Taste and Smell Interface

Dr. Marianna Obrist (2016), who works at the University of Sussex is a research expert in interaction design. Her scholar work introduces newest progress of sensory design and she predicts the future opportunity in Human Computer Interaction (HCI) community. The article “Sensing the future of HCI, touch taste and smell user interface” was published in September 2016. This article illustrates opportunities in sensory study and its value of personal intelligence and design business. This passage is a reflection on Dr. Marianna Obrist's article.

Although our knowledge about the sensory system has grown during the last decades, it remainds challanging to understand the way we percieve informaiton and how they relate to each other. Touch, smell and taste are still under explorations.

What makes it so hard? Taste and smell systems are chemical senses because they rely on chemical transduction. People do not yet entirely know how to digitize these senses in a HCI context. Also, smell and taste have inter-subject variability of varying olfactory preferences over time and cross-sensory influences. Then, what is the value to complete "a mssion impossible"?

Neuroscientists find that no other sensory modality makes as direct and intense contact with the neural cells of emotion and memory, which may explain why smell-evoked memories are often emotionally potent. Let's say if a company brand its product with a smell of sunshine, everytime a customer encontours that smell will provoke the memory of the associated company brand. When we look around, examples are everywhere. For instance, the new car smell makes customer enjoy the buying and driving experience. They even ask for a "new car smell" while in car cleaning. When I showed my relfection to a professor, she shows great connections with this example. When she talked about how she likes a new car smell, there was a big smell on her face. When she talked about that she never got a right smell, she was upset right away. Those powerful insights have been existed for long time in design industry.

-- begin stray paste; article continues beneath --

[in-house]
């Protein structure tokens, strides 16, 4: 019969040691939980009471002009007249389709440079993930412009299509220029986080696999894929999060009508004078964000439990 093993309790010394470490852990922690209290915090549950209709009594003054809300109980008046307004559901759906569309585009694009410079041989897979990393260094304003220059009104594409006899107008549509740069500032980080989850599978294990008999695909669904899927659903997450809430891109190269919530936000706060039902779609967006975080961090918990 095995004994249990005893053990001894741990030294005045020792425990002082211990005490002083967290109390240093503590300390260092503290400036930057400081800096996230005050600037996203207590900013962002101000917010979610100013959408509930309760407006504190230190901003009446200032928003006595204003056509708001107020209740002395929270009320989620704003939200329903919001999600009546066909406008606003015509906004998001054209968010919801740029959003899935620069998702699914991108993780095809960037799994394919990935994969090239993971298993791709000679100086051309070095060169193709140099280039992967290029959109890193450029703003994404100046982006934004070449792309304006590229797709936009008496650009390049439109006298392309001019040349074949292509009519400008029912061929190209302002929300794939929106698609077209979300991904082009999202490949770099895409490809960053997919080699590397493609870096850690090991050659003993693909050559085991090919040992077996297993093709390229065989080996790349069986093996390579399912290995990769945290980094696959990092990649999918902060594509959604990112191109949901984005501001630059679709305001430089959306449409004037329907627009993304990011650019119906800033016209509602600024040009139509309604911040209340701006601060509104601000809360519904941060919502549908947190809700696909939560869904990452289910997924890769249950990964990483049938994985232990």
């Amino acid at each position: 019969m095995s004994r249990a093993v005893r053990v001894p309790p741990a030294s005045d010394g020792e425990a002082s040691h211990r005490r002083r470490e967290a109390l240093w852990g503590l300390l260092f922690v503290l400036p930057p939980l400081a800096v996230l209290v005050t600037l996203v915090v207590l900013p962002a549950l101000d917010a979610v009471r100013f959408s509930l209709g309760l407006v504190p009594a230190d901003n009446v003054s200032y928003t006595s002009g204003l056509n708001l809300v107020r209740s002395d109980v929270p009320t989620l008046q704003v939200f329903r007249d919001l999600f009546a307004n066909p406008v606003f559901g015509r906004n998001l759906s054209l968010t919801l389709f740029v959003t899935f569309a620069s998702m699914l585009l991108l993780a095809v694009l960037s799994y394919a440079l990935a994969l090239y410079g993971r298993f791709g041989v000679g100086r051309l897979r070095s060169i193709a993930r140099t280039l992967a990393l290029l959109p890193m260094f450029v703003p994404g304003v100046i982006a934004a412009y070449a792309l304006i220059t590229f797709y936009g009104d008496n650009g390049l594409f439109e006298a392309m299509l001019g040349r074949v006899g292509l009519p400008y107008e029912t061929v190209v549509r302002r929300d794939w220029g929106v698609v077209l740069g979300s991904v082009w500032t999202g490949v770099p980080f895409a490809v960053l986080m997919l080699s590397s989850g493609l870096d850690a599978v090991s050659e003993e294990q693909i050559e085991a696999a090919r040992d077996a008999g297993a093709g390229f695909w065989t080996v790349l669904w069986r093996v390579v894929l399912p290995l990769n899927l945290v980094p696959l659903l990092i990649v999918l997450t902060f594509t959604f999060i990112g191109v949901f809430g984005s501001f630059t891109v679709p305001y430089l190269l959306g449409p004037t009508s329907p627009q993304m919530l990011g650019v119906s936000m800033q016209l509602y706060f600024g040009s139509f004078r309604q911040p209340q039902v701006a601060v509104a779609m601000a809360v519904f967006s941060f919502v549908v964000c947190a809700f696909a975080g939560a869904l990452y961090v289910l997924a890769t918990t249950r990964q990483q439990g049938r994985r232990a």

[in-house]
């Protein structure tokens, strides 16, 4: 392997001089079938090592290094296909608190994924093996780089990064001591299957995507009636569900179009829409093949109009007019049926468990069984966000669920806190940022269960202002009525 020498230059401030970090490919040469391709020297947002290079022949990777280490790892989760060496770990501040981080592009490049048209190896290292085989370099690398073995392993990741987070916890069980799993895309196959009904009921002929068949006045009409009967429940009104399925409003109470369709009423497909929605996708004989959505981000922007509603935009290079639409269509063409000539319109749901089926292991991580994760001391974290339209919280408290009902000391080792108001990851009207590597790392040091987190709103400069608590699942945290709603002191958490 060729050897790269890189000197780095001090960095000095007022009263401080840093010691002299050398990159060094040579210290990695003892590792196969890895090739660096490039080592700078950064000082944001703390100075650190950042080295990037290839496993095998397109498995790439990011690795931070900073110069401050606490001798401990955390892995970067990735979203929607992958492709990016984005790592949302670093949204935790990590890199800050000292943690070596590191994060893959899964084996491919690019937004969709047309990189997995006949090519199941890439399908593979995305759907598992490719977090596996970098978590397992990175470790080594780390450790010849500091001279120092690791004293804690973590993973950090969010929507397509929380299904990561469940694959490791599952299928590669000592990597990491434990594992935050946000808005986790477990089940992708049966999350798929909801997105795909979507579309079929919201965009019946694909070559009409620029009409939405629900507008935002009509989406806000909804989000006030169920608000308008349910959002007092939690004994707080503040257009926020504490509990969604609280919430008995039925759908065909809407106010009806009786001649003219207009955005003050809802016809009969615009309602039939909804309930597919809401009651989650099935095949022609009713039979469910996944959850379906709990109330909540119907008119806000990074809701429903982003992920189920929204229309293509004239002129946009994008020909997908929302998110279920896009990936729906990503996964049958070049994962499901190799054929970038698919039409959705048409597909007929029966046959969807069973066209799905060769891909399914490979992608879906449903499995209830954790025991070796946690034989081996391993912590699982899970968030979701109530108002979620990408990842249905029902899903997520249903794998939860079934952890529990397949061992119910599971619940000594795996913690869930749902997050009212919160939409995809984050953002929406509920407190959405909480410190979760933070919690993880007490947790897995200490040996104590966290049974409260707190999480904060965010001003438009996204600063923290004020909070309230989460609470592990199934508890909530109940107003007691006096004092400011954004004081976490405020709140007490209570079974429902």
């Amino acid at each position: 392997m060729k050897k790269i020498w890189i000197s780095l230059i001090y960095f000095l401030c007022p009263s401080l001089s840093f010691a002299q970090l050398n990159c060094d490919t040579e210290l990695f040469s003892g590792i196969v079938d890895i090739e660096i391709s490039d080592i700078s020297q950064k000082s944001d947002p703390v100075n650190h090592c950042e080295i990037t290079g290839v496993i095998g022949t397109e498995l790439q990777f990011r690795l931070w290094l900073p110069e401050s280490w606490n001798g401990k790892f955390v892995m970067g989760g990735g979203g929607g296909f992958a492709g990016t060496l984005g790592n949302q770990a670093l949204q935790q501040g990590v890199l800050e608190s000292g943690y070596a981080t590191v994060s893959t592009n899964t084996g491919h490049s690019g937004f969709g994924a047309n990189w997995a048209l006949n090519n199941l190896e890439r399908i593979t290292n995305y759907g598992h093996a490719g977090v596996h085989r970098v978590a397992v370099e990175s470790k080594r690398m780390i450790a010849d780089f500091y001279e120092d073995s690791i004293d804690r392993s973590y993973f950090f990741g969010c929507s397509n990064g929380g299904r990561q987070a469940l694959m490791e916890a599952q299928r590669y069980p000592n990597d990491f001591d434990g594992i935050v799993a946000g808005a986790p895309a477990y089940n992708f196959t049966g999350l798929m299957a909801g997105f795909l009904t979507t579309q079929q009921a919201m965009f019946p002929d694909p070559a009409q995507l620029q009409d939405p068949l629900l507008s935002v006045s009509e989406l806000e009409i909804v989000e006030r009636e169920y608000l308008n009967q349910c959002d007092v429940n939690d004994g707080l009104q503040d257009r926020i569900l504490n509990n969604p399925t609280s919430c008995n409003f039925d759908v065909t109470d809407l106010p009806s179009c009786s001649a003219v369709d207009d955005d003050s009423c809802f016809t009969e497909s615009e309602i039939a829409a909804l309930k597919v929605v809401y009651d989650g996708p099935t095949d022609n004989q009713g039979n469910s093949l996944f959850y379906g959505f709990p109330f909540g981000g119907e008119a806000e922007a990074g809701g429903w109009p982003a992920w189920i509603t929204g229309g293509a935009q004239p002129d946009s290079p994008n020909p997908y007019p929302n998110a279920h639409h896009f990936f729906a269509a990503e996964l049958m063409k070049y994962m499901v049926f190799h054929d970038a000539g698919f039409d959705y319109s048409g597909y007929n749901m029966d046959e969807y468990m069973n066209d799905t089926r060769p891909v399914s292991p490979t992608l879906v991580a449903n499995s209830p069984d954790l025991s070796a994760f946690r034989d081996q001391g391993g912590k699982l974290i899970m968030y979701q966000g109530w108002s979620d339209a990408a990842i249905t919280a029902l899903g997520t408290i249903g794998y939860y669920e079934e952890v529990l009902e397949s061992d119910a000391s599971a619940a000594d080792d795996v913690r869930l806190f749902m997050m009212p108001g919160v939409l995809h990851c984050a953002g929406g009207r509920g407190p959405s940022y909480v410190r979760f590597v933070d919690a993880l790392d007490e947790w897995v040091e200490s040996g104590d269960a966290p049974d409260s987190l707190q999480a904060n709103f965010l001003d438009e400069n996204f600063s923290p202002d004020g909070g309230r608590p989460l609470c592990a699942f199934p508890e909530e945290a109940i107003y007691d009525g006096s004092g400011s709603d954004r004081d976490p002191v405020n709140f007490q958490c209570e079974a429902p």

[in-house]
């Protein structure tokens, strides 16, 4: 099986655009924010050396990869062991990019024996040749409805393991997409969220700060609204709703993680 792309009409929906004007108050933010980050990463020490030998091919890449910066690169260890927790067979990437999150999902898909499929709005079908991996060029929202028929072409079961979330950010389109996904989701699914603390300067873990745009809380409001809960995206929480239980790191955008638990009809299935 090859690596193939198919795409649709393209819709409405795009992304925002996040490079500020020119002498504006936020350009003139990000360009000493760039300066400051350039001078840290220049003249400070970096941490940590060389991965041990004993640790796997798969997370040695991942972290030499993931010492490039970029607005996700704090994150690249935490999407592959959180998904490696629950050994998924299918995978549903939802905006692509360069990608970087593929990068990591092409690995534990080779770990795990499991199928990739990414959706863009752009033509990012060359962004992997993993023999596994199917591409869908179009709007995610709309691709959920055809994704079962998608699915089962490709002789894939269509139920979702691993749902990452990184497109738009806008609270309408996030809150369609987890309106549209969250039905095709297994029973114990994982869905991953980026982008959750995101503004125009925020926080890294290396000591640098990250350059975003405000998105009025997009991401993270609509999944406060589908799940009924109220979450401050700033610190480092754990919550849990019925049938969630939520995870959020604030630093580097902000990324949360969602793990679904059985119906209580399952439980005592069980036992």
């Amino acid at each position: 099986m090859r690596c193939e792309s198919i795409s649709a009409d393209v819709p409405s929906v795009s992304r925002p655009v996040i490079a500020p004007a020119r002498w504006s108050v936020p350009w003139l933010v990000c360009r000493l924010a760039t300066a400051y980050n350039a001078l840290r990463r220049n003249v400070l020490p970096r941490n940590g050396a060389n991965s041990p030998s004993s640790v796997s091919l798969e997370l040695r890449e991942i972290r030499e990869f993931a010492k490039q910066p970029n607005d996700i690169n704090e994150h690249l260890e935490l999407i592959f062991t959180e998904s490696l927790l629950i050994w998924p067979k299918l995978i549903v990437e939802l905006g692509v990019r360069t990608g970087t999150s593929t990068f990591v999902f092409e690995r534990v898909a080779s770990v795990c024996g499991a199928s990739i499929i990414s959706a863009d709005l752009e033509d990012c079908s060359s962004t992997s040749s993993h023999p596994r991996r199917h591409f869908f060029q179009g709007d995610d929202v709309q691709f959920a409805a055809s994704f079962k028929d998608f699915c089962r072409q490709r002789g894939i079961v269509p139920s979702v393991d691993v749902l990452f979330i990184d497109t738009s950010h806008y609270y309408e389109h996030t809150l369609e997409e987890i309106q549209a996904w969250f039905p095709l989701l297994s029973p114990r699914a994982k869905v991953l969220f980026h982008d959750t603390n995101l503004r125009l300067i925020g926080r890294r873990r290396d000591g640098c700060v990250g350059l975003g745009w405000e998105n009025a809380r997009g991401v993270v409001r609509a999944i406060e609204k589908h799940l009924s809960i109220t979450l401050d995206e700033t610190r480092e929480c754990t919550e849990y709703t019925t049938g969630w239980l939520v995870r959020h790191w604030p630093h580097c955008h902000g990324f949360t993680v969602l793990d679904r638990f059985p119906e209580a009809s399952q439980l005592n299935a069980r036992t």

Another thing constantly missing in design is the consideration of interactions between senses. Interactions here mean impact in cross modality. For example, visual information influence food taste. Researchers have test the same falvor chips with diffrent shape. One is weaven, one is flat. Participants claim they were tasting two different flavors. There are research on interactions between senses for long time. Experience never go in seperate channels. No one see, smell and touch in seperate channels and give each one a score. It is just experience. What design is creating? Experience. It is not shape, smell and touch in seperate channels. It is about all together as an experience. It seems such a clear claim. And designers are design experience. If design lacks this knowledge and understandings of sensory systems, the results are constantly considered as "feel there is something wired" by users. They can not articulate what exaclty it is. And it will be a mistery leading to failure in market.

Michael Haverkamp (2014) in his book "Synesthetic deisgn" argued that design should fullfill its purpose with the respect of sensory interactions. He offered a general frame work on considerations of sensory design. The challenge of how to enhancing design into considerations of cross sensory impact is still unmet.


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